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Spiral: From the Book of Saw Review

“I want to play a game…” - ?

Spiral: From the Book of Saw puppet explained – why did they change Billy?

And the Saw movies keep on coming, eight movies later – here comes the ninth. Normally, you’d expect a film franchise to be fast running out of steam by now, particularly a horror movie franchise. But not the Saw movies. Why is that?

Personally, I think it’s the quality of writing – an odd thing to say about a series of films that are basically seen as exercises in torture porn, but bear with me here.  Watched individually, the films seem to be little more than an excuse to get from one stomach flipping torture device to another. But watched close together (if your stomach can take it) – there’s a finely crafted episodic story that comes very much into play that borders on genius.

I recently re-watched all of the original films Saw I – VII, plus Jigsaw, which followed, on blu-ray in the American unrated versions. (Trust me, the unrated versions are definitely not for the squeamish – the space between your second and third fingers should never be in the same space as a buzz saw, nor should your head be inserted into a customised bear trap, I could go on but I’ve just had breakfast.) But holding all these scenes together is a plotline of revenge and retribution, with more twists, turns and red herrings than a maze in a fish market. And ultimately, all the pieces fit together to make a whole – just like a jigsaw. They’re unbelievably nasty, incredibly imaginative hard to watch, yet compelling. (For the sake of your nerves and your digestive system, just watch the rated versions – they’re a little gentler on your last meal.)

Saw I – Saw VII covered the story of cancer victim John Kramer (Tobin Bell) who was known as the Jigsaw killer, lured or kidnapped people who he had judged in need of retribution to a number of traps, that would force them to make a sacrifice to alter their way – usually costing them a body part. The traps were industrial strength exercises in torture, so you’d have to sacrifice a limb, or sight to set yourself free. The films came around full circle, as some of his surviving victims would become his disciples.

Spiral intrigued me, because where could they possibly go? The original films had told the whole story, Jigsaw had dealt with a copycat killer our for revenge – plus casting comedian Chris Rock in the lead? It all seemed like a recipe for disaster. Yes, you can parody a slasher film due to their rigid adherence to a formula – but the hardcore horror of Saw? Darren Lynn Bousman who had directed Saw II, III & IV returns to direct a script by Josh Stolberg and Pete Goldfinger, who had previously written Jigsaw – so there’s hope.

Very early in the film, there’s absolutely no doubt that there’s no way this is going to be anything remotely gentle or a comedic take on the established concept. Not when we see a victim forced to tear out his own tongue if he wants to survive being splattered by a subway train. (Trust me, my triple scoop ice cream was threatening to creep back up my throat in the first five minutes of the movie.)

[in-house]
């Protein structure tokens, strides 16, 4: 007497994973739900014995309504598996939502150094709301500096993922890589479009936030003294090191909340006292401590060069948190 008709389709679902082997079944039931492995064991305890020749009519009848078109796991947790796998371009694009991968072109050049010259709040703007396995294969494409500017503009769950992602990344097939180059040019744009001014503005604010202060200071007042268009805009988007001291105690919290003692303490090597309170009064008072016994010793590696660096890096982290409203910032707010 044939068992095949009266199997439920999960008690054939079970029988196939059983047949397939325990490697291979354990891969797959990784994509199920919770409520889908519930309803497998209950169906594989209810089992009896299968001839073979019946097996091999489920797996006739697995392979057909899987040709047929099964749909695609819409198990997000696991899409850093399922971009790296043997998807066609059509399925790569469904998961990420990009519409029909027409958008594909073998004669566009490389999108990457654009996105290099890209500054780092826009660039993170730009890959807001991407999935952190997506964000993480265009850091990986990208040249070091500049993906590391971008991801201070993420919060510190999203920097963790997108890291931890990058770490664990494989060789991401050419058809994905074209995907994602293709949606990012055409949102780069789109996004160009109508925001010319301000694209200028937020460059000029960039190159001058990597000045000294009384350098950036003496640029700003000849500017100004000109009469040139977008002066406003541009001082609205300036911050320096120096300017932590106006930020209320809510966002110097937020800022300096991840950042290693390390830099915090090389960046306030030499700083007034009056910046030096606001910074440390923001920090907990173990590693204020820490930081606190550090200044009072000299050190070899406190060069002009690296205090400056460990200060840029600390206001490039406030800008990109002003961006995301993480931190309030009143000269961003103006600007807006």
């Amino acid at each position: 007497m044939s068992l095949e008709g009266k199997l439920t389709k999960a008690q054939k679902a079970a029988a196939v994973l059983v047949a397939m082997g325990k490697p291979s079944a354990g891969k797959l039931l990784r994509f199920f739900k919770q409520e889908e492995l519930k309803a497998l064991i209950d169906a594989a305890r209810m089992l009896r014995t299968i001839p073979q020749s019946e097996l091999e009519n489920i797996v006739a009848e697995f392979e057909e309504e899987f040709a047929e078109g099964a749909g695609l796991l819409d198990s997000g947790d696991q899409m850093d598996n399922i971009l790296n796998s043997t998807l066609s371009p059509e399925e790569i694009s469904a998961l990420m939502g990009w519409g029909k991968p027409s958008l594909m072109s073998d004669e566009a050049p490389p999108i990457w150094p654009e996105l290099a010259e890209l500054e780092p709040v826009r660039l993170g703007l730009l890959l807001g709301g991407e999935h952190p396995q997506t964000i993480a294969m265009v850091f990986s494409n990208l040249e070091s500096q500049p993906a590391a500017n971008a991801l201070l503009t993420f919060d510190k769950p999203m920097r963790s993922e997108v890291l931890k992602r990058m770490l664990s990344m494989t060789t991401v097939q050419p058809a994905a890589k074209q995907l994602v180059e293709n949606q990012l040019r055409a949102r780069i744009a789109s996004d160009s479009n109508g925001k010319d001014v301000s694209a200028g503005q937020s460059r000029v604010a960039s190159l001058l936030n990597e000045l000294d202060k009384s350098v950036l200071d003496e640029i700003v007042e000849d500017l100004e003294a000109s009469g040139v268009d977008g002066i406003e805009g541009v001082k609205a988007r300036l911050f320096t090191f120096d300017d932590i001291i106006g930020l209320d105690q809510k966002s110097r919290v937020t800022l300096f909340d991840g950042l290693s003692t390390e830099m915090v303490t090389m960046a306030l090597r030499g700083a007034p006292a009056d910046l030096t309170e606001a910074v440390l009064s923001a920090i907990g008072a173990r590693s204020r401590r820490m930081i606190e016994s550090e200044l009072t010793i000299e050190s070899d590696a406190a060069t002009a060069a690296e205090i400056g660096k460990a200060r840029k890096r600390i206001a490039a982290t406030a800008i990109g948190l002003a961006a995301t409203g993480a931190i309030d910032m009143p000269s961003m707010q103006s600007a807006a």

Investigating the incident (which doesn’t end well) is Detective Zeke Banks (Chris Rock) and his young rookie partner Detective William Schenk (Max Minghella). At this stage, full rein is given to Rock’s usual routine of rapid-fire profanity. His character borders on cliché as an embittered lone wolf cop in the best tradition Clint Eastwood, despised by his colleagues for having turned in a bad cop some years earlier – so think a hybrid of Dirty Harry and Serpico.  He doesn’t want a partner, but is forced to accept the rookie detective – yes, we’ve seen all this before. His father is ex Police Chief Marcus Banks (Samuel L Jackson) His character, largely Chris Rock playing Chris Rock seems at odds with this being a Saw film, albeit a spinoff and at this point, I was wondering if this odd clash of styles was going to be what I feared, as Rock is credited as Executive Producer, a vanity project. Yes, Rock is funny – but his trademarked smartmouth personality would surely detract from the Saw conventions. There’s not much comedic ad-libbing possible when someone has just been splattered with their tongue skewered. Possibly even Melissa McCarthy would shy away from this one.

But much as I’ve mocked the football commentator for remarking that a particular game he was commenting on was a game of two halves – I kind of get what he meant while watching this film.  It’s as if Rock was given the first part of the film to get his expected schtick out of the way, then we can get started on the REAL story.

It’s very well done too. As the film progresses, we discover that there’s a Jigsaw copycat out there somewhere – and he’s targeting cops. It’s done very much in the style of the previous films, with tortures and devices in abandoned industrial sites -the devices are ingenious, and the suffering they cause are as hard to watch as ever – but there was one, with flying shards of broken glass, that I found to push credibility a bit. But as the plot intensifies – almost at a subliminal level, the traditional Saw theme music swells up gradually, signalling the transition from a typical Rock vehicle to a traditional Saw instalment.

All in all, I enjoyed this a lot more than I thought I would. The twists, turns and misdirections before the reveal of the killer made the film compelling. In fact, it’s a far better film than the ninth entry in a horror franchise has a right to be. There’s still some blood to be squeezed out of this.  

Copyright © 2010 - 2021 Robin Pierce. All Rights reserved.


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